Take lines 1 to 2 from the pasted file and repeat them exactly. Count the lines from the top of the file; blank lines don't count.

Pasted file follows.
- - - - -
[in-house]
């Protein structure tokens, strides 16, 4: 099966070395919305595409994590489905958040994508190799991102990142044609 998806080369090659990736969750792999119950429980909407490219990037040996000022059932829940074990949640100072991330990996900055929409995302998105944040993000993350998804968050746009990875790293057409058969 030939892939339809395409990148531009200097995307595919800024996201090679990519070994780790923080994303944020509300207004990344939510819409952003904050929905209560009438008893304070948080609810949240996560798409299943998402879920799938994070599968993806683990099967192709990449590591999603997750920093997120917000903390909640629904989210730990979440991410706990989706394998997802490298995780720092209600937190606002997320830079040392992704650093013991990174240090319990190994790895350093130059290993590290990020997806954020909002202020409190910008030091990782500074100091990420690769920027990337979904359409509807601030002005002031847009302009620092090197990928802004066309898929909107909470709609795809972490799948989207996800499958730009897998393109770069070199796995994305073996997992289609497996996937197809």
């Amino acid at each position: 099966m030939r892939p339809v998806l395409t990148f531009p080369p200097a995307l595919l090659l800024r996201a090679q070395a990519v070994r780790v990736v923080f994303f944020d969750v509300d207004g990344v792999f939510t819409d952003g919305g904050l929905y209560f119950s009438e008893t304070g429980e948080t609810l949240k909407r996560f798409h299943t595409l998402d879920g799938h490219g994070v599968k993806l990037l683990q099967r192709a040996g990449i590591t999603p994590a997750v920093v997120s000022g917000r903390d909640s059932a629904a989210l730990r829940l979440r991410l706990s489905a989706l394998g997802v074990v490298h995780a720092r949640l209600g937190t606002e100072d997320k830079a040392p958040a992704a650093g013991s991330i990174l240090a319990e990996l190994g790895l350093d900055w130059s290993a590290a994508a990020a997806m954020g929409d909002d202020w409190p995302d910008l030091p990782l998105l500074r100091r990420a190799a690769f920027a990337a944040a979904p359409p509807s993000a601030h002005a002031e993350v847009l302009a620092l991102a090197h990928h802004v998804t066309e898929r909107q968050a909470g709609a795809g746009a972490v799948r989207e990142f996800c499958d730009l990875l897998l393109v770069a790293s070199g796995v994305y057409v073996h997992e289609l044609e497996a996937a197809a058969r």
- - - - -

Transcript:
[in-house]
């Protein structure tokens, strides 16, 4: 099966070395919305595409994590489905958040994508190799991102990142044609 998806080369090659990736969750792999119950429980909407490219990037040996000022059932829940074990949640100072991330990996900055929409995302998105944040993000993350998804968050746009990875790293057409058969 030939892939339809395409990148531009200097995307595919800024996201090679990519070994780790923080994303944020509300207004990344939510819409952003904050929905209560009438008893304070948080609810949240996560798409299943998402879920799938994070599968993806683990099967192709990449590591999603997750920093997120917000903390909640629904989210730990979440991410706990989706394998997802490298995780720092209600937190606002997320830079040392992704650093013991990174240090319990190994790895350093130059290993590290990020997806954020909002202020409190910008030091990782500074100091990420690769920027990337979904359409509807601030002005002031847009302009620092090197990928802004066309898929909107909470709609795809972490799948989207996800499958730009897998393109770069070199796995994305073996997992289609497996996937197809």